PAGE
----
The International Alliance of Waste Pickers is a union of waste picker organizations representing more than 460,000 workers across 34 countries
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February 22, 2022

This declaration was read by Soledad Mella, representative of the Global Alliance of Waste pickers and president of the Asociación Movimiento Nacional de Recicladores de Chile (ANARCH), during the 5th UNEA Plenary session, thattook place on the 28th and 1st of March, 2022 in Nairobi, Kenya.
Know more about the Global Alliance activities at the fifth session of the UNEA!

Call for the Meaningful Inclusion and Recognition of “Waste-pickers/Reclaimers and other Informal Waste Actors” in the discussions, negotiations, and implementation of a new Internationally Legally Binding Instrument on Plastic Pollution 

Declaration for the the fifth session of the United Nations Environment Assembly

There is a threat to the planet that calls us to urgently take charge of it. Not only looking to the future, but above all to the present. Although plastic represented an advance in human development, today it is a dangerous waste, which leads our planet and the beings that live on it to human and environmental destruction.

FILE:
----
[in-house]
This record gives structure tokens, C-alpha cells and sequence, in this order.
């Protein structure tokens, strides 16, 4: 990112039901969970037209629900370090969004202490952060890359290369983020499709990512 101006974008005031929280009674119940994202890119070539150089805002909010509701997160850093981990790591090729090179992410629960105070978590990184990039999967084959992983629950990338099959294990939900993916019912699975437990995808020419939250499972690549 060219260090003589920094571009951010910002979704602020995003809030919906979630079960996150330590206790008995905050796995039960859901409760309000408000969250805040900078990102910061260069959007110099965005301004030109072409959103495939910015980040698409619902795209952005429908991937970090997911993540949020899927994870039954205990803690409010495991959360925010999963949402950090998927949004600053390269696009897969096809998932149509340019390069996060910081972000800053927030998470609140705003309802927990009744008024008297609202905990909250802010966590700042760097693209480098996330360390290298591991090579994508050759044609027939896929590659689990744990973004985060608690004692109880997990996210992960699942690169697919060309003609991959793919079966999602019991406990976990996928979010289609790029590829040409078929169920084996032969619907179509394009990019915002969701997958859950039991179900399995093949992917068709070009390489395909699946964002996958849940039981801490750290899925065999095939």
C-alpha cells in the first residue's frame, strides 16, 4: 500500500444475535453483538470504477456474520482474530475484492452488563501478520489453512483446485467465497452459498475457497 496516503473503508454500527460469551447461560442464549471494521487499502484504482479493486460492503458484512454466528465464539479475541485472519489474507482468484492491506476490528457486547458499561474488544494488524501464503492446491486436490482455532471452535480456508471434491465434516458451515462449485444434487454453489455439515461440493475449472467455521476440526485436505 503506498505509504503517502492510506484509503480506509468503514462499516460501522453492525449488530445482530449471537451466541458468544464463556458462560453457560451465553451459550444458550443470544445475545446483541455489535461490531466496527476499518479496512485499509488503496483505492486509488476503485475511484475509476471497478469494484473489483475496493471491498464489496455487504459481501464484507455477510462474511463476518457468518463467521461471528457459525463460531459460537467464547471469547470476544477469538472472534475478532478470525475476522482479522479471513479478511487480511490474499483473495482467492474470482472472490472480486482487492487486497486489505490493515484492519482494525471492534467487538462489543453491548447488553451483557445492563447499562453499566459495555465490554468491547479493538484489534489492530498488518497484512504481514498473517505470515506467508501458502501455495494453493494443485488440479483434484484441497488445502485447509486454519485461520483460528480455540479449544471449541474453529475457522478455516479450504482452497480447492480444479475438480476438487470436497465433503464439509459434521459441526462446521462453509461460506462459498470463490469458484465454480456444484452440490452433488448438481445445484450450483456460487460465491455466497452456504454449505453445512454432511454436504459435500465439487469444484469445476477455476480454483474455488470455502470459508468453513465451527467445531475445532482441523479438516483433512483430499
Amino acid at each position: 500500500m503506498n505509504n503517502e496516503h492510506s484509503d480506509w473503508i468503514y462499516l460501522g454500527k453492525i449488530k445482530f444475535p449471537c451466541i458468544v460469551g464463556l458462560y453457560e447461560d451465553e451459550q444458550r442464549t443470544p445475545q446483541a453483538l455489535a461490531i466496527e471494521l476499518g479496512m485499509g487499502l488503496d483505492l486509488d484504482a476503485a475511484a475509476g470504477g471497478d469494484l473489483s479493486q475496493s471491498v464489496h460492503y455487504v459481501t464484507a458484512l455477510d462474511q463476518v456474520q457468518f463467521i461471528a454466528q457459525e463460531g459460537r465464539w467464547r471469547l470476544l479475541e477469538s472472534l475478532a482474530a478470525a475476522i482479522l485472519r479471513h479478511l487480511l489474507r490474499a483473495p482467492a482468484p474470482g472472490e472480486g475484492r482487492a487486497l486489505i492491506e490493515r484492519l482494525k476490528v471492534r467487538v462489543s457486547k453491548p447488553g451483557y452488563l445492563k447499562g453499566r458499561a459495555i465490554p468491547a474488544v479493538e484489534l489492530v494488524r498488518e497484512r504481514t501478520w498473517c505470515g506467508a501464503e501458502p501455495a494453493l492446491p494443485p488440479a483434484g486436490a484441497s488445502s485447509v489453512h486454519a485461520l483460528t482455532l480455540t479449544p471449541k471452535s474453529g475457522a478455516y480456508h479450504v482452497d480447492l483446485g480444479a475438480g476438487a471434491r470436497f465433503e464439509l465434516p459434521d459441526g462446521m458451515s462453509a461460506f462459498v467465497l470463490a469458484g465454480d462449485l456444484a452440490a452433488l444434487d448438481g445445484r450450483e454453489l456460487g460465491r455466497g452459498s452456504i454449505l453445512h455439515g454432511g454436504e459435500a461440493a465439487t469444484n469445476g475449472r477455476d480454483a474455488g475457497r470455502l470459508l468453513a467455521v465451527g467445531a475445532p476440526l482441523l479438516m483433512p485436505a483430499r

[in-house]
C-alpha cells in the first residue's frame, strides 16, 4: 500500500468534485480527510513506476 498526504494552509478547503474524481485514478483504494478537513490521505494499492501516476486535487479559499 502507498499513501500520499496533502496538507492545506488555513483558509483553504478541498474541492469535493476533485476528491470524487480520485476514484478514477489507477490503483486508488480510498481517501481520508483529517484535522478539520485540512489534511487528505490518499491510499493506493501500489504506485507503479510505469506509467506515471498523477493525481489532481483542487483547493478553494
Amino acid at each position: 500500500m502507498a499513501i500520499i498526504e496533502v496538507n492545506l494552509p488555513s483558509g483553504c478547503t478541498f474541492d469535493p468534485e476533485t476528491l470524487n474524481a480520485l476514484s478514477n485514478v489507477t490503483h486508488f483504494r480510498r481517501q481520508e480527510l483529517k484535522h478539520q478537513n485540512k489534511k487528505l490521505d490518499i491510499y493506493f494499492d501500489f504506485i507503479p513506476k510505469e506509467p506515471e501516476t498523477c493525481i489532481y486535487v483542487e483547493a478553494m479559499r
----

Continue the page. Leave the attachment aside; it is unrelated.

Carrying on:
The question we must ask ourselves: Is it and was it the plastic’s fault or the indiscriminate way that the industry and the great powers have had in this situation? The truth is that when we answer this question, we will be able to move forward on many more issues than just the pain that plastic has caused.

We are 20 million recyclers in the world, in my country we are about 18 million inhabitants; then we could say that we are a country of recyclers, that in each one of its nations we have taken care of plastic.

We are the women and men who have given value to a waste that you all discarded, reintegrating it into the productive chain of the circular economy that is so much talked about today.

Today, for the first time, we see millions of men and women concerned about this, the misnamed garbage (plastic), and we are really glad that this is so. But there is a human group that has done it before starting from an economic necessity and today knowing the important environmental contribution of our trade, recyclers should be recognized as the first link in this environmental chain. We have done this work through our trade without any payment, living off the garbage and becoming part of it as many have seen us, falling into discrimination and marginalization. –

The responsibility of plastic and its consequences brings us together in this place, where for the first time, grassroots recyclers can make our work visible, and we believe it is essential to raise 7 points that should be a priority for the nations to consider

  1. Recognize the role of waste-pickers as an integral part of the plastic pollution solution throughout  the negotiation process, recalling the International Labor Conference (ILC) Recommendation, 2015 (No. 204) on “Transition from the Informal to the Formal Economy”